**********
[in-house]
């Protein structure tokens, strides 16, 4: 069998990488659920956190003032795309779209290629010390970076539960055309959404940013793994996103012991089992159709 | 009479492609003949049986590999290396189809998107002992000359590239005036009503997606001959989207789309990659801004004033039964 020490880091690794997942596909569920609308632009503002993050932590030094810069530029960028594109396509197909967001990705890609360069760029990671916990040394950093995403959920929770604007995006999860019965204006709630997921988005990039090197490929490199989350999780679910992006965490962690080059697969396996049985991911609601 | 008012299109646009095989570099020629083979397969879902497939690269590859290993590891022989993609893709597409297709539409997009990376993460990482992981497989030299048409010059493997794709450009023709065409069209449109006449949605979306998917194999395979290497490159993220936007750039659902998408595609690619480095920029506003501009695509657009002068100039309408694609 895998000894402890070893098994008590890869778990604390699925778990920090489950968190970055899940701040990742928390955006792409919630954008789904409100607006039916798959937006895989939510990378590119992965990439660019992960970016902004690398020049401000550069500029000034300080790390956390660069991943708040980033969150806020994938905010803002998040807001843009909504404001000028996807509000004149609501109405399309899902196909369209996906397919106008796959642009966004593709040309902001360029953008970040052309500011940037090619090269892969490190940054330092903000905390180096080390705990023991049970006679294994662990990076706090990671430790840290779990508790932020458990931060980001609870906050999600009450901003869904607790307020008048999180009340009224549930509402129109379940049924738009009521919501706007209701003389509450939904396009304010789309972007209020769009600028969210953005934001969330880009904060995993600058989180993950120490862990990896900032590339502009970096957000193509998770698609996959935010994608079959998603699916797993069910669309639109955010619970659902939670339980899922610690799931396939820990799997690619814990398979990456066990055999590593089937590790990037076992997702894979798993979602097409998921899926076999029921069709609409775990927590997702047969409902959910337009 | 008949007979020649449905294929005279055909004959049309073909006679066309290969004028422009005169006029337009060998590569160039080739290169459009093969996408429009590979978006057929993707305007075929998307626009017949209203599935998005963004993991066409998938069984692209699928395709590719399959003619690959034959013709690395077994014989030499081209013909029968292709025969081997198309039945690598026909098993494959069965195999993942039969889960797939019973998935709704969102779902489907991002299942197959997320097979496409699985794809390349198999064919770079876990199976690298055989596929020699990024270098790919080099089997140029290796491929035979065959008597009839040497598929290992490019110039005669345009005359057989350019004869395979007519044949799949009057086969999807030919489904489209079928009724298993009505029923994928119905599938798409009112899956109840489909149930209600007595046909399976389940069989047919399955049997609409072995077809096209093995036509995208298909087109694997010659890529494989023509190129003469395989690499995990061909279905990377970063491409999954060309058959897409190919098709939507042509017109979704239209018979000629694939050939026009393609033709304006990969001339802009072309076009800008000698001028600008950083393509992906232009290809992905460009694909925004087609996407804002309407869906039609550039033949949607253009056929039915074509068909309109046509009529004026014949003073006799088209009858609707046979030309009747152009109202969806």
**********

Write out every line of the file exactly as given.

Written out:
[in-house]
């Protein structure tokens, strides 16, 4: 069998990488659920956190003032795309779209290629010390970076539960055309959404940013793994996103012991089992159709 | 009479492609003949049986590999290396189809998107002992000359590239005036009503997606001959989207789309990659801004004033039964 020490880091690794997942596909569920609308632009503002993050932590030094810069530029960028594109396509197909967001990705890609360069760029990671916990040394950093995403959920929770604007995006999860019965204006709630997921988005990039090197490929490199989350999780679910992006965490962690080059697969396996049985991911609601 | 008012299109646009095989570099020629083979397969879902497939690269590859290993590891022989993609893709597409297709539409997009990376993460990482992981497989030299048409010059493997794709450009023709065409069209449109006449949605979306998917194999395979290497490159993220936007750039659902998408595609690619480095920029506003501009695509657009002068100039309408694609 895998000894402890070893098994008590890869778990604390699925778990920090489950968190970055899940701040990742928390955006792409919630954008789904409100607006039916798959937006895989939510990378590119992965990439660019992960970016902004690398020049401000550069500029000034300080790390956390660069991943708040980033969150806020994938905010803002998040807001843009909504404001000028996807509000004149609501109405399309899902196909369209996906397919106008796959642009966004593709040309902001360029953008970040052309500011940037090619090269892969490190940054330092903000905390180096080390705990023991049970006679294994662990990076706090990671430790840290779990508790932020458990931060980001609870906050999600009450901003869904607790307020008048999180009340009224549930509402129109379940049924738009009521919501706007209701003389509450939904396009304010789309972007209020769009600028969210953005934001969330880009904060995993600058989180993950120490862990990896900032590339502009970096957000193509998770698609996959935010994608079959998603699916797993069910669309639109955010619970659902939670339980899922610690799931396939820990799997690619814990398979990456066990055999590593089937590790990037076992997702894979798993979602097409998921899926076999029921069709609409775990927590997702047969409902959910337009 | 008949007979020649449905294929005279055909004959049309073909006679066309290969004028422009005169006029337009060998590569160039080739290169459009093969996408429009590979978006057929993707305007075929998307626009017949209203599935998005963004993991066409998938069984692209699928395709590719399959003619690959034959013709690395077994014989030499081209013909029968292709025969081997198309039945690598026909098993494959069965195999993942039969889960797939019973998935709704969102779902489907991002299942197959997320097979496409699985794809390349198999064919770079876990199976690298055989596929020699990024270098790919080099089997140029290796491929035979065959008597009839040497598929290992490019110039005669345009005359057989350019004869395979007519044949799949009057086969999807030919489904489209079928009724298993009505029923994928119905599938798409009112899956109840489909149930209600007595046909399976389940069989047919399955049997609409072995077809096209093995036509995208298909087109694997010659890529494989023509190129003469395989690499995990061909279905990377970063491409999954060309058959897409190919098709939507042509017109979704239209018979000629694939050939026009393609033709304006990969001339802009072309076009800008000698001028600008950083393509992906232009290809992905460009694909925004087609996407804002309407869906039609550039033949949607253009056929039915074509068909309109046509009529004026014949003073006799088209009858609707046979030309009747152009109202969806």